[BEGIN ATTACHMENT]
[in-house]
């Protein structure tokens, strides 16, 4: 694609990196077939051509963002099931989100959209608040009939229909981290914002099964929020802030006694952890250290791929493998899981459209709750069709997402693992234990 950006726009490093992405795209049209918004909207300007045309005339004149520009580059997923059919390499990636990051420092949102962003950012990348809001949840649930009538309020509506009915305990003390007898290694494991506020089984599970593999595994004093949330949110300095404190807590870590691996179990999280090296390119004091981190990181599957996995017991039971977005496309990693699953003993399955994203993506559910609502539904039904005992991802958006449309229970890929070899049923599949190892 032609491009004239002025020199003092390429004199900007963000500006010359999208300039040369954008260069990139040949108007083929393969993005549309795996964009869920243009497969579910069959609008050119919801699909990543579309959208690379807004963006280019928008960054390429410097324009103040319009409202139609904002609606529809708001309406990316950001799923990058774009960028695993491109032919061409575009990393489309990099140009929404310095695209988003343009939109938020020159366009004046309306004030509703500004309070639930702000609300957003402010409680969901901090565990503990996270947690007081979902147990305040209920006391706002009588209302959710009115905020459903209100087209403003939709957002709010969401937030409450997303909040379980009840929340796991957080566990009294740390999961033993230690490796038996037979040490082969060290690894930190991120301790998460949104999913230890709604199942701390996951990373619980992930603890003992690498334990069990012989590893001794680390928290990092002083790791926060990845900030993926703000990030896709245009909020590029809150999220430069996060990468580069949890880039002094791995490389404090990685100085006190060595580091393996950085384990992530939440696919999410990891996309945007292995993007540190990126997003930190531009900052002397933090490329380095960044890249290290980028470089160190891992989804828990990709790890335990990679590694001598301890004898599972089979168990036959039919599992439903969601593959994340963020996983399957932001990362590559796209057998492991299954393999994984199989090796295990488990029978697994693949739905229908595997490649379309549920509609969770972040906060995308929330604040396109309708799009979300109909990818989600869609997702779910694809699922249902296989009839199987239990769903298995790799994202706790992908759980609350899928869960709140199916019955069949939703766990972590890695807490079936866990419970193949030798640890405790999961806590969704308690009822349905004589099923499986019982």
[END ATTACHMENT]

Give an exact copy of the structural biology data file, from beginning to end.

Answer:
[in-house]
């Protein structure tokens, strides 16, 4: 694609990196077939051509963002099931989100959209608040009939229909981290914002099964929020802030006694952890250290791929493998899981459209709750069709997402693992234990 950006726009490093992405795209049209918004909207300007045309005339004149520009580059997923059919390499990636990051420092949102962003950012990348809001949840649930009538309020509506009915305990003390007898290694494991506020089984599970593999595994004093949330949110300095404190807590870590691996179990999280090296390119004091981190990181599957996995017991039971977005496309990693699953003993399955994203993506559910609502539904039904005992991802958006449309229970890929070899049923599949190892 032609491009004239002025020199003092390429004199900007963000500006010359999208300039040369954008260069990139040949108007083929393969993005549309795996964009869920243009497969579910069959609008050119919801699909990543579309959208690379807004963006280019928008960054390429410097324009103040319009409202139609904002609606529809708001309406990316950001799923990058774009960028695993491109032919061409575009990393489309990099140009929404310095695209988003343009939109938020020159366009004046309306004030509703500004309070639930702000609300957003402010409680969901901090565990503990996270947690007081979902147990305040209920006391706002009588209302959710009115905020459903209100087209403003939709957002709010969401937030409450997303909040379980009840929340796991957080566990009294740390999961033993230690490796038996037979040490082969060290690894930190991120301790998460949104999913230890709604199942701390996951990373619980992930603890003992690498334990069990012989590893001794680390928290990092002083790791926060990845900030993926703000990030896709245009909020590029809150999220430069996060990468580069949890880039002094791995490389404090990685100085006190060595580091393996950085384990992530939440696919999410990891996309945007292995993007540190990126997003930190531009900052002397933090490329380095960044890249290290980028470089160190891992989804828990990709790890335990990679590694001598301890004898599972089979168990036959039919599992439903969601593959994340963020996983399957932001990362590559796209057998492991299954393999994984199989090796295990488990029978697994693949739905229908595997490649379309549920509609969770972040906060995308929330604040396109309708799009979300109909990818989600869609997702779910694809699922249902296989009839199987239990769903298995790799994202706790992908759980609350899928869960709140199916019955069949939703766990972590890695807490079936866990419970193949030798640890405790999961806590969704308690009822349905004589099923499986019982």